It was by now coming up to 11pm but the restaurant showed no evidence in calming down, yet more people were coming into the warmth and ambience of this tiny heavenly bistro. To my left was the open kitchen where you can see chef Jego in deep concentration attending to his creations with nothing but deep love and joy. Yes, he can get over excited and sometimes hot headed but the passion in what he does drives him to seek nothing but perfection in himself and his kitchen staff, everyone comes together and works as a team.
Fourth dish to arrive was a succulent mackerel dish, again cooked to perfection served with wild mushrooms.
The star of the show in the savoury course we were told was due to arrive next. They added this in not as an extra dish but in place of what Chef was going to produce for us because my husband wanted to try the Wild Hare with Pommes Purée . The table next but one was tucking into the same dish and confirmed it was outstanding, this had my husband’s mind well and truly made up and that’s when the waiter decided we should try it. Let me tell you, forget everything you’ve heard about game being offensively heady and strong, this wasn’t at all, not a hint of wild gamey odour or taste.
Sure, it was unusual in taste but just outstanding, a very dark meat so slowly cooked, we were told for over 8 hours and it was the most butter soft and tender meat just falling apart in the most delicious gravy and accompanied by the creamiest almost yellow and so rich mash potato – to give it its proper name, Pommes Purée.
I think I managed about a third of it, I was just so fit to burst and now when I think of this delicious stew, I wish it was in front of me, so I can really take it every single taste sensation. Laughing with our neighbours to the right, the couple to my left had by now rolled out of the restaurant, sounds like I’m joking, I’m not, you’re that full, that’s all you can do but it makes for good conversation. The couple to my right had also chosen the same Wild Hare dish.
Other tables were feasting on other meat dishes topped with thyme and lit so that it arrived at the table on fire! This is theatrical food in all its glory, food at L’Ami Jean will satisfy the most ardent of carnivores and even perhaps convert vegetarians back to meat. Perhaps I’m being a tad over optimistic but if you do come to L’Ami Jean, it would be sacrilege not try the Wild Hare.
Could we fit the cheese course in? not even my husband who is a lover of all things cheese, he always chooses it over dessert, just couldn’t manage it. The dessert on the tasting menu was not in fact the rice pudding but the waiter wouldn’t allow us to choose anything else, they want you to try their signature dessert even if they bully you into it – in a nice way though. Have you ever made a dish that you’re that proud of you want to share it with your dining guests? well it’s the same with L’Ami Jean’s Rice Pudding so I for one didn’t feel I was being bullied into trying it in the least, I was all for it.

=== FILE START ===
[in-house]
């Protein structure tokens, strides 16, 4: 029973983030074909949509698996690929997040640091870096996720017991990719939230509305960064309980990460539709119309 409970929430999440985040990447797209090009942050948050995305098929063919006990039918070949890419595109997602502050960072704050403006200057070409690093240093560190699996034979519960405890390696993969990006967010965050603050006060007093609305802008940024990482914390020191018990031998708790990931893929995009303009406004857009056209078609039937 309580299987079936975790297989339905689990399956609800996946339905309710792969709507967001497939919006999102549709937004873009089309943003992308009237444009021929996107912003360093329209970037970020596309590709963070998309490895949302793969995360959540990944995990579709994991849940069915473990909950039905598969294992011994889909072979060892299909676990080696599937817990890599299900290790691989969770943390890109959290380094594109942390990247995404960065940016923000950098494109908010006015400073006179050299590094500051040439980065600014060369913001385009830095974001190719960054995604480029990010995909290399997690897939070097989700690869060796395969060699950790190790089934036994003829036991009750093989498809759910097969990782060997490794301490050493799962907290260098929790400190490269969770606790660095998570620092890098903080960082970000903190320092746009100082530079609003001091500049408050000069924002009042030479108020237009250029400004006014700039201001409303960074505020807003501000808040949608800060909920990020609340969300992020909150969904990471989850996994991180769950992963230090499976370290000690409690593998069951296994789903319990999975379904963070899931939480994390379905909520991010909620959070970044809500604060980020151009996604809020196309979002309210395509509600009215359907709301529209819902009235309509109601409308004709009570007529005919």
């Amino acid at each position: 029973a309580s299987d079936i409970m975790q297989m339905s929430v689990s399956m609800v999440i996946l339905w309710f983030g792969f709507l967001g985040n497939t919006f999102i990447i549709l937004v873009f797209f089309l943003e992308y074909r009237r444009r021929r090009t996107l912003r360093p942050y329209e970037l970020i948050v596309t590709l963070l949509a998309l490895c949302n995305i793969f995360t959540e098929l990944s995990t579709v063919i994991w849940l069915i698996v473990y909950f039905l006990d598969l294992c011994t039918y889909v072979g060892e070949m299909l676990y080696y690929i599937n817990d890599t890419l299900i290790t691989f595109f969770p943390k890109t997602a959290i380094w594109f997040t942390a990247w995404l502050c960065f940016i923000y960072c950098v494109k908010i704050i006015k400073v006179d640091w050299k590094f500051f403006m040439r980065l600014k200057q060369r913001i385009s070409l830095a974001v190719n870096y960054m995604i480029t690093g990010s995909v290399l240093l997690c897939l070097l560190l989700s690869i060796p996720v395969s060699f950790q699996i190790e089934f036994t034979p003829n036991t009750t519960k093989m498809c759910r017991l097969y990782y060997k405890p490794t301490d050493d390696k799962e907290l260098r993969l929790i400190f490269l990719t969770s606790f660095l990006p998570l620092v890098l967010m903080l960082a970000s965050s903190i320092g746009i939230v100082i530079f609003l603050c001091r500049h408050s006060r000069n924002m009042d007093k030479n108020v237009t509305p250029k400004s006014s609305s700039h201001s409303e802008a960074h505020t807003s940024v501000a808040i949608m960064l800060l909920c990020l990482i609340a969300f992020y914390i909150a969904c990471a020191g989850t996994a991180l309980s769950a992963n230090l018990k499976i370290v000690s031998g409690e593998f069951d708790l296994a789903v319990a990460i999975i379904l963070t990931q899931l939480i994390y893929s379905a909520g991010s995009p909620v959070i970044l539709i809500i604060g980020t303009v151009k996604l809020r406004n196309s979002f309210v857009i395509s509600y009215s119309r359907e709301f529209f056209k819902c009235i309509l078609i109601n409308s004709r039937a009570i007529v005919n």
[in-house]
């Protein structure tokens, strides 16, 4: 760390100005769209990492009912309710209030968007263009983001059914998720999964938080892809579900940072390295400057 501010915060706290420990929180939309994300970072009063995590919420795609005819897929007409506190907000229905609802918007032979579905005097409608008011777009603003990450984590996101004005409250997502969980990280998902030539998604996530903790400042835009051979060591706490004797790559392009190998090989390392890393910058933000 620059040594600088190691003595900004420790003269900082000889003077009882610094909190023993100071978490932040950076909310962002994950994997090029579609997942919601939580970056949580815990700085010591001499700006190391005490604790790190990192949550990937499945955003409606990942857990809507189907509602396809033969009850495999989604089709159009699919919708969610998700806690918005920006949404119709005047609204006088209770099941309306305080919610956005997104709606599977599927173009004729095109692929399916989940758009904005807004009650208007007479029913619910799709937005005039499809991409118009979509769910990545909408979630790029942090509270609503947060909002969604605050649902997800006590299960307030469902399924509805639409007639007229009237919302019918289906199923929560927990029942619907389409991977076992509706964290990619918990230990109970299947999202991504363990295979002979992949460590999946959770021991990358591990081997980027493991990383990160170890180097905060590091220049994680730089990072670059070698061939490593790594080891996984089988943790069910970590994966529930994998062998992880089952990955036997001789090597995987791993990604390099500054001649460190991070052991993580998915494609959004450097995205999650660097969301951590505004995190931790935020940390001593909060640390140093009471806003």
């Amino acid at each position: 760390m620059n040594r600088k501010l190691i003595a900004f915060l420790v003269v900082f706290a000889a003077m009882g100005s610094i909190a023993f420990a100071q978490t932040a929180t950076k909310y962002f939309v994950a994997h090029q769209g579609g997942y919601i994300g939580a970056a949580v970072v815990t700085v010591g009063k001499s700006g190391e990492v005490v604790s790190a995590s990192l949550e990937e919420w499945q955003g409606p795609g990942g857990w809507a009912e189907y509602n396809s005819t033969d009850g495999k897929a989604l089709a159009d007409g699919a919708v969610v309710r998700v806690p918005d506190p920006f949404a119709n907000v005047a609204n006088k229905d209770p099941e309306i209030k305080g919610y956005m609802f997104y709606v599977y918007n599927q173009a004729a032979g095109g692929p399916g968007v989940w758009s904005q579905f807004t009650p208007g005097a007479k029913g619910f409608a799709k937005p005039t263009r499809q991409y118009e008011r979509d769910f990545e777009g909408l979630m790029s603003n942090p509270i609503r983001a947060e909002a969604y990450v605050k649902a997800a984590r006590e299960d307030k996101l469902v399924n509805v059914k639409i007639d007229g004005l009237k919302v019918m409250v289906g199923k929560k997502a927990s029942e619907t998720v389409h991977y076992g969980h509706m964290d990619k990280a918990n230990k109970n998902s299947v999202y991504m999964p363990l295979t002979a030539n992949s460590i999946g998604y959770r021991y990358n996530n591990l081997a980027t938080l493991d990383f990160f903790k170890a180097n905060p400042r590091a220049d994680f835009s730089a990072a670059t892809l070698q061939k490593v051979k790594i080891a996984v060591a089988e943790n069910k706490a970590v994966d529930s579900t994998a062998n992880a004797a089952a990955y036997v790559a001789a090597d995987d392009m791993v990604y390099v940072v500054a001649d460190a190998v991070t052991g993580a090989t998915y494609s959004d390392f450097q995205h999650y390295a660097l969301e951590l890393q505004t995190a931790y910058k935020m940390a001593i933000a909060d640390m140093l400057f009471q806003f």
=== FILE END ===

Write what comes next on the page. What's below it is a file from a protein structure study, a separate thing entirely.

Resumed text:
The waiter also presented us with the original dessert on the tasting menu, a vibrant green sorbet with meringue. The sorbet tasted so familiar to me but unlike anything else I had ever tasted, then memories came flooding back of our holiday in Cyprus in August and the wild Greek basil that I had picked fresh from a basil plant and that was it! I am 100% it was sorbet made from the same wild basil, its an unmistakable heady aroma.
Now for the rice pudding, two bowls with something unusual in the bottom, again something that looked very much like muesli was caramelized pistachio nuts, toasted hazelnuts and dried honeyed apricot pieces with a separate bowl of creamy caramel. The waiters then added ladleful’s of creamy rice from the largest stainless-steel bowl piling it on and then you’re instructed to blend everything together, that’s when the magic happens. Rarely does anything so utterly delicious and heavenly pass my lips, it was a feeling of pure contentment and so gratifying, I see why it’s L’Ami Jean’s signature dessert. As much as I tried, I couldn’t finish it all, my husband nodded in agreement, it was totally mind-blowingly delicious.
The evening was coming to an end, we were asked if we wanted to take the cheese course and the left ofter Hare Stew in a doggy bag back to the hotel. If this was London and we were heading home, yes, I would without a doubt. The reviews are right, you are absolutely fed to the point of being sick but in a satisfyingly good way, images of the film Se7en spring to mind of the character denoting glutton and greed, I know it’s a weird comparison, but I felt like I was a total disgusting glutton, but it felt bloody good. My husband was making me laugh so much it hurt because I was so full; he says there should be a recovery room next to the restaurant where you can be wheeled in and left in a comfortable position to recover and digest the most delicious 7 course tasting menu we’ve ever had, this was bistronomy at the highest level without a doubt.
Wendy Lyn is right about what she says on her website about L’Ami Jean “bring your fat pants” and “gut-busting portions” and she is so right. Would we go back? You’re damn right we would, I will sacrifice being in agony for a few hours just to eat the delicious food that Chef Stephane Jego creates once again. The evening, the ambience, the food will linger on in my memory for a long long time, until next time……
Chez L’Ami Jean
27 rue Malar
Restaurant opens from Tuesday to Sat, closed in August.
Metro: Invalides or La Tour-Maubourg
Photos are mine unless otherwise stated, opinions of this glorious menu are mine alone.
The meal cost 240 euros with wine.